Saturday, April 30, 2011

New Video Promo for the Book.

You should probably buy 7 or 8000 copies.

Cause ya know . . . I gots the Prostate Cancer.

I'm just sayin'.

Friday, April 29, 2011

I highly suggest that you buy several thousand copies.

I have cancer you know. It's the prudent thing to do.

Wednesday, April 27, 2011

My Radiological Oncologist And A Possible New Therapy

I met with a Radiological Oncologist on Friday.

Which was . . . about as much fun as meeting with a Radiological Oncologist.

My first impression as I walked into the building was, "Whoa! That's a strong smell of (medical) marijuana floating around the entrance." Which, for some reason, made my cancer seem very, very real.

It's strange being young, (well - relatively young), with a disease that primarily effects older men. I was the baby in the waiting room. The other men in there were in their 70s and 80s, and not looking in the best of health. Hey, they have cancer. We can't all be beautiful.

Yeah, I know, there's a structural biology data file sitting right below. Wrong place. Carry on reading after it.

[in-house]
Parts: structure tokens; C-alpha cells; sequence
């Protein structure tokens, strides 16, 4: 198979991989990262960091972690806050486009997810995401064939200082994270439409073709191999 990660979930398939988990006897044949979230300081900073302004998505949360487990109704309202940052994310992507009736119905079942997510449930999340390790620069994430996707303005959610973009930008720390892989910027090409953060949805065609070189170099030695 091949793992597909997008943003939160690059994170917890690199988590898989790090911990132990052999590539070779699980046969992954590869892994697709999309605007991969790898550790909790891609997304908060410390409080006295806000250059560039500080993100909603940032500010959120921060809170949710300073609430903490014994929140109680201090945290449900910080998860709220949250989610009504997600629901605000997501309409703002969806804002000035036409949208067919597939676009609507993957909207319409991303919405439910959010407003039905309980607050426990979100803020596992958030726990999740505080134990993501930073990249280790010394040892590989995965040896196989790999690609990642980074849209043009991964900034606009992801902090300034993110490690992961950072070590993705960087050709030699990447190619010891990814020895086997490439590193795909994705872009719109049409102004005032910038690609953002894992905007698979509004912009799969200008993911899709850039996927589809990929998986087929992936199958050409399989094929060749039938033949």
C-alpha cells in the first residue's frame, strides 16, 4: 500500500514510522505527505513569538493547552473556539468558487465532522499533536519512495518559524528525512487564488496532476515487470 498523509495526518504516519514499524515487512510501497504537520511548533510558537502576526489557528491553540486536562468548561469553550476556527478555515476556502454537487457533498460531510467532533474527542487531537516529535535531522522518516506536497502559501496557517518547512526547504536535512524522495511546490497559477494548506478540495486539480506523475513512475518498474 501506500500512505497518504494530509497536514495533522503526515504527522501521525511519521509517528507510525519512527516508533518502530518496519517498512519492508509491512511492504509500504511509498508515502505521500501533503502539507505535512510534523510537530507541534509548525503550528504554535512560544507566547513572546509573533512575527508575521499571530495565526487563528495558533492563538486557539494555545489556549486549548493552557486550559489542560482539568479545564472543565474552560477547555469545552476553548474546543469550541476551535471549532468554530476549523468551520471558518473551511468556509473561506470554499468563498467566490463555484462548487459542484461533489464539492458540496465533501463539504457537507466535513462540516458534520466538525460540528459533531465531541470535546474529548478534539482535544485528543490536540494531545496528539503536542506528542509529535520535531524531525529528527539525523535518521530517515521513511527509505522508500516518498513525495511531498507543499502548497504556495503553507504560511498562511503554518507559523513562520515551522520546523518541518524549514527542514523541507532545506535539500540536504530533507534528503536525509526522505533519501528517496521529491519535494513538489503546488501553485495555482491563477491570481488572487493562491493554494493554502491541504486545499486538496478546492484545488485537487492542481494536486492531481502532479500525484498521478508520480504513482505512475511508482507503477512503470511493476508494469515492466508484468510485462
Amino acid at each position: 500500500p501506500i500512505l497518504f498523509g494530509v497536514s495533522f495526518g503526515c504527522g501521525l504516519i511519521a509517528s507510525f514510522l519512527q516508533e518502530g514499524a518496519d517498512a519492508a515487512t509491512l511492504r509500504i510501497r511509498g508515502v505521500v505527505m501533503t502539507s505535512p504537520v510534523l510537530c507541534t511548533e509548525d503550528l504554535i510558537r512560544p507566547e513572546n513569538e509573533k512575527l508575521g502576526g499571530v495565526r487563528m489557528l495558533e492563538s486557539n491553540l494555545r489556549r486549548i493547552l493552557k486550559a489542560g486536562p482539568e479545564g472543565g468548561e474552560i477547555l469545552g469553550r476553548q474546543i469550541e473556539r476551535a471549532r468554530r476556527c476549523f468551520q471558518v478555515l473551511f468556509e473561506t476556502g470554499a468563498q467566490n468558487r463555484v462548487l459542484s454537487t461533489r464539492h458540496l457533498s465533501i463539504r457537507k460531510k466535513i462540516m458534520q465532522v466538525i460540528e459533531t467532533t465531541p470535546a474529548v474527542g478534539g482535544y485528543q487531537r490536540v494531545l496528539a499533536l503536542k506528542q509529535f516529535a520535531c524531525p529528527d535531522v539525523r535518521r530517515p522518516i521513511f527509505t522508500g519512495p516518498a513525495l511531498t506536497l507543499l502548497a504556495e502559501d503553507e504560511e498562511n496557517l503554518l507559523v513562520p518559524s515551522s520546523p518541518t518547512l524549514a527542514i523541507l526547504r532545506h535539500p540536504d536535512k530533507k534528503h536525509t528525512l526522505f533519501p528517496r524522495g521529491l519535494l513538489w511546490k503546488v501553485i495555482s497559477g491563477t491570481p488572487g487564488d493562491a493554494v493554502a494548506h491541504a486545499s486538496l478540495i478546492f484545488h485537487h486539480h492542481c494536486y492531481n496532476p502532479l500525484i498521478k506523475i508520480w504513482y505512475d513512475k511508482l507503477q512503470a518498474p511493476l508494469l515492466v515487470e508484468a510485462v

The consultation with the oncologist was rather routine, although he was highly impressed with my upcoming swim in San Fransisco in the latter part of June. Here's what I'm swimming:

Escape from Alcatraz - Sharkfest 2011

He remarked a few times about how long, and how hard I've been training for this event and what a shame it would be to miss it. This made me feel a tad guilty. I swim a lot - but I don't really 'train', if you know what I mean. I just swim. It's the only way that I can keep semi-mobile. Open water swims are a side-note; something to do on the weekends with my buddies from the pool.